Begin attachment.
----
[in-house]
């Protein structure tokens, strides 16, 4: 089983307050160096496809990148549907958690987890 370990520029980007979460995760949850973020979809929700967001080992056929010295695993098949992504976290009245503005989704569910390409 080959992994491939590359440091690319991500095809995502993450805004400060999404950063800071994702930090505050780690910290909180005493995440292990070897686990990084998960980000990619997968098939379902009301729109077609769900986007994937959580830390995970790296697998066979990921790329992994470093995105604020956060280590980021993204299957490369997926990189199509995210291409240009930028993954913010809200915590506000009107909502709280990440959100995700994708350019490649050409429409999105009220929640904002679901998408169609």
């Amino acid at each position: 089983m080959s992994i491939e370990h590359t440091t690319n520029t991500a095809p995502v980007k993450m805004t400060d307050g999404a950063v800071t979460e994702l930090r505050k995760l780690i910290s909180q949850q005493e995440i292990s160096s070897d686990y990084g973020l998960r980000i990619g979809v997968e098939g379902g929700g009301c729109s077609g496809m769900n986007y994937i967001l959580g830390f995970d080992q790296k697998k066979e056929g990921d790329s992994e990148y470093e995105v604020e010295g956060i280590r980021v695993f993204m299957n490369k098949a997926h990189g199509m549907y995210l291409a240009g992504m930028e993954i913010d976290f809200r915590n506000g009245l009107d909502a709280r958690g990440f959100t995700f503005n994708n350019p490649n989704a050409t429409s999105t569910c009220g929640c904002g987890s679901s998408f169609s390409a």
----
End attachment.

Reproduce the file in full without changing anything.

[in-house]
């Protein structure tokens, strides 16, 4: 089983307050160096496809990148549907958690987890 370990520029980007979460995760949850973020979809929700967001080992056929010295695993098949992504976290009245503005989704569910390409 080959992994491939590359440091690319991500095809995502993450805004400060999404950063800071994702930090505050780690910290909180005493995440292990070897686990990084998960980000990619997968098939379902009301729109077609769900986007994937959580830390995970790296697998066979990921790329992994470093995105604020956060280590980021993204299957490369997926990189199509995210291409240009930028993954913010809200915590506000009107909502709280990440959100995700994708350019490649050409429409999105009220929640904002679901998408169609």
């Amino acid at each position: 089983m080959s992994i491939e370990h590359t440091t690319n520029t991500a095809p995502v980007k993450m805004t400060d307050g999404a950063v800071t979460e994702l930090r505050k995760l780690i910290s909180q949850q005493e995440i292990s160096s070897d686990y990084g973020l998960r980000i990619g979809v997968e098939g379902g929700g009301c729109s077609g496809m769900n986007y994937i967001l959580g830390f995970d080992q790296k697998k066979e056929g990921d790329s992994e990148y470093e995105v604020e010295g956060i280590r980021v695993f993204m299957n490369k098949a997926h990189g199509m549907y995210l291409a240009g992504m930028e993954i913010d976290f809200r915590n506000g009245l009107d909502a709280r958690g990440f959100t995700f503005n994708n350019p490649n989704a050409t429409s999105t569910c009220g929640c904002g987890s679901s998408f169609s390409a």